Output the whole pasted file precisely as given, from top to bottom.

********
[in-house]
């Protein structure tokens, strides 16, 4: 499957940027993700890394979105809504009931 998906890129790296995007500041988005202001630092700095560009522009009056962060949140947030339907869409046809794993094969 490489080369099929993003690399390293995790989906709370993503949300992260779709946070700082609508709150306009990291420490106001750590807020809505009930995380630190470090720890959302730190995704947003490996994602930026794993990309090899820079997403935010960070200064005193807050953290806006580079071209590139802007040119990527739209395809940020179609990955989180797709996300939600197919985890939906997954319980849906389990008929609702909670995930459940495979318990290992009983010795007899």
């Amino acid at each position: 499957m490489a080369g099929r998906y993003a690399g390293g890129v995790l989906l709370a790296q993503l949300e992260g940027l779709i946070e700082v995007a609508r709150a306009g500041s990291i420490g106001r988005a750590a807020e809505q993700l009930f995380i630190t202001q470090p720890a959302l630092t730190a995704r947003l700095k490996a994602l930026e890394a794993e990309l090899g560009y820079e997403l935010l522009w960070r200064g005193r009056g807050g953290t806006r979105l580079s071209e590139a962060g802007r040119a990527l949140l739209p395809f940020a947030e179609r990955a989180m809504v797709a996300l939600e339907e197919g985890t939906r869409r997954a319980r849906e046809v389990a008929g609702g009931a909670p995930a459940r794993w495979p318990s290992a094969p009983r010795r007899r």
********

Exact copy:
[in-house]
């Protein structure tokens, strides 16, 4: 499957940027993700890394979105809504009931 998906890129790296995007500041988005202001630092700095560009522009009056962060949140947030339907869409046809794993094969 490489080369099929993003690399390293995790989906709370993503949300992260779709946070700082609508709150306009990291420490106001750590807020809505009930995380630190470090720890959302730190995704947003490996994602930026794993990309090899820079997403935010960070200064005193807050953290806006580079071209590139802007040119990527739209395809940020179609990955989180797709996300939600197919985890939906997954319980849906389990008929609702909670995930459940495979318990290992009983010795007899």
């Amino acid at each position: 499957m490489a080369g099929r998906y993003a690399g390293g890129v995790l989906l709370a790296q993503l949300e992260g940027l779709i946070e700082v995007a609508r709150a306009g500041s990291i420490g106001r988005a750590a807020e809505q993700l009930f995380i630190t202001q470090p720890a959302l630092t730190a995704r947003l700095k490996a994602l930026e890394a794993e990309l090899g560009y820079e997403l935010l522009w960070r200064g005193r009056g807050g953290t806006r979105l580079s071209e590139a962060g802007r040119a990527l949140l739209p395809f940020a947030e179609r990955a989180m809504v797709a996300l939600e339907e197919g985890t939906r869409r997954a319980r849906e046809v389990a008929g609702g009931a909670p995930a459940r794993w495979p318990s290992a094969p009983r010795r007899r």